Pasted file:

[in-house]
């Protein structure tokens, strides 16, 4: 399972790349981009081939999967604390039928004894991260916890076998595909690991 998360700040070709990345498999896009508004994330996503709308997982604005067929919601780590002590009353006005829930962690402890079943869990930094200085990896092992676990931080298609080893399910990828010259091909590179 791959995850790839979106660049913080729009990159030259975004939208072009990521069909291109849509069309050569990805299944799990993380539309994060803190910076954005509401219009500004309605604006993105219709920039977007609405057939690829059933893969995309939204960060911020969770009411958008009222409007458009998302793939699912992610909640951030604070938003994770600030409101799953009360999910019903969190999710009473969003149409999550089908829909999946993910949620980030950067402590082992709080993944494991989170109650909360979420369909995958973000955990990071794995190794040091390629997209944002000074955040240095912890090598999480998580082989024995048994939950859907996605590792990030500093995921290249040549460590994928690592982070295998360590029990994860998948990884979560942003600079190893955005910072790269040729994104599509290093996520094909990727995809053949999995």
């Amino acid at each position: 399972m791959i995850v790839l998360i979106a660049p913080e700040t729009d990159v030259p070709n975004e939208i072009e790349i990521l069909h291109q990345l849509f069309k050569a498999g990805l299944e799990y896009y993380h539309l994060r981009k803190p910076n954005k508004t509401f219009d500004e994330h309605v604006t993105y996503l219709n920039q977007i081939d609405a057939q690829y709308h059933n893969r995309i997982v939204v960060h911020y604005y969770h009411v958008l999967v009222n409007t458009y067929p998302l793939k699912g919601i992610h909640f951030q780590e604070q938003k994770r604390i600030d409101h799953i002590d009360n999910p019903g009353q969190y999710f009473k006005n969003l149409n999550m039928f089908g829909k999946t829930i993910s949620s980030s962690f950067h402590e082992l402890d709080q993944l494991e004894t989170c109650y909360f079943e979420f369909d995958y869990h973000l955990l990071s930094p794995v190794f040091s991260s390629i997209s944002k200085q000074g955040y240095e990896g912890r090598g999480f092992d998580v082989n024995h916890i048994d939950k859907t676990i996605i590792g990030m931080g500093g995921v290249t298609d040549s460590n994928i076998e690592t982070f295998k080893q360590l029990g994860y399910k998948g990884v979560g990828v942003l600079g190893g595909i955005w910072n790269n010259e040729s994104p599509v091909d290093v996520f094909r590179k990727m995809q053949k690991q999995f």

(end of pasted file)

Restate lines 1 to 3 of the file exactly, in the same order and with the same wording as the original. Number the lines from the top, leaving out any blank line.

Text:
[in-house]
């Protein structure tokens, strides 16, 4: 399972790349981009081939999967604390039928004894991260916890076998595909690991 998360700040070709990345498999896009508004994330996503709308997982604005067929919601780590002590009353006005829930962690402890079943869990930094200085990896092992676990931080298609080893399910990828010259091909590179 791959995850790839979106660049913080729009990159030259975004939208072009990521069909291109849509069309050569990805299944799990993380539309994060803190910076954005509401219009500004309605604006993105219709920039977007609405057939690829059933893969995309939204960060911020969770009411958008009222409007458009998302793939699912992610909640951030604070938003994770600030409101799953009360999910019903969190999710009473969003149409999550089908829909999946993910949620980030950067402590082992709080993944494991989170109650909360979420369909995958973000955990990071794995190794040091390629997209944002000074955040240095912890090598999480998580082989024995048994939950859907996605590792990030500093995921290249040549460590994928690592982070295998360590029990994860998948990884979560942003600079190893955005910072790269040729994104599509290093996520094909990727995809053949999995």
């Amino acid at each position: 399972m791959i995850v790839l998360i979106a660049p913080e700040t729009d990159v030259p070709n975004e939208i072009e790349i990521l069909h291109q990345l849509f069309k050569a498999g990805l299944e799990y896009y993380h539309l994060r981009k803190p910076n954005k508004t509401f219009d500004e994330h309605v604006t993105y996503l219709n920039q977007i081939d609405a057939q690829y709308h059933n893969r995309i997982v939204v960060h911020y604005y969770h009411v958008l999967v009222n409007t458009y067929p998302l793939k699912g919601i992610h909640f951030q780590e604070q938003k994770r604390i600030d409101h799953i002590d009360n999910p019903g009353q969190y999710f009473k006005n969003l149409n999550m039928f089908g829909k999946t829930i993910s949620s980030s962690f950067h402590e082992l402890d709080q993944l494991e004894t989170c109650y909360f079943e979420f369909d995958y869990h973000l955990l990071s930094p794995v190794f040091s991260s390629i997209s944002k200085q000074g955040y240095e990896g912890r090598g999480f092992d998580v082989n024995h916890i048994d939950k859907t676990i996605i590792g990030m931080g500093g995921v290249t298609d040549s460590n994928i076998e690592t982070f295998k080893q360590l029990g994860y399910k998948g990884v979560g990828v942003l600079g190893g595909i955005w910072n790269n010259e040729s994104p599509v091909d290093v996520f094909r590179k990727m995809q053949k690991q999995f």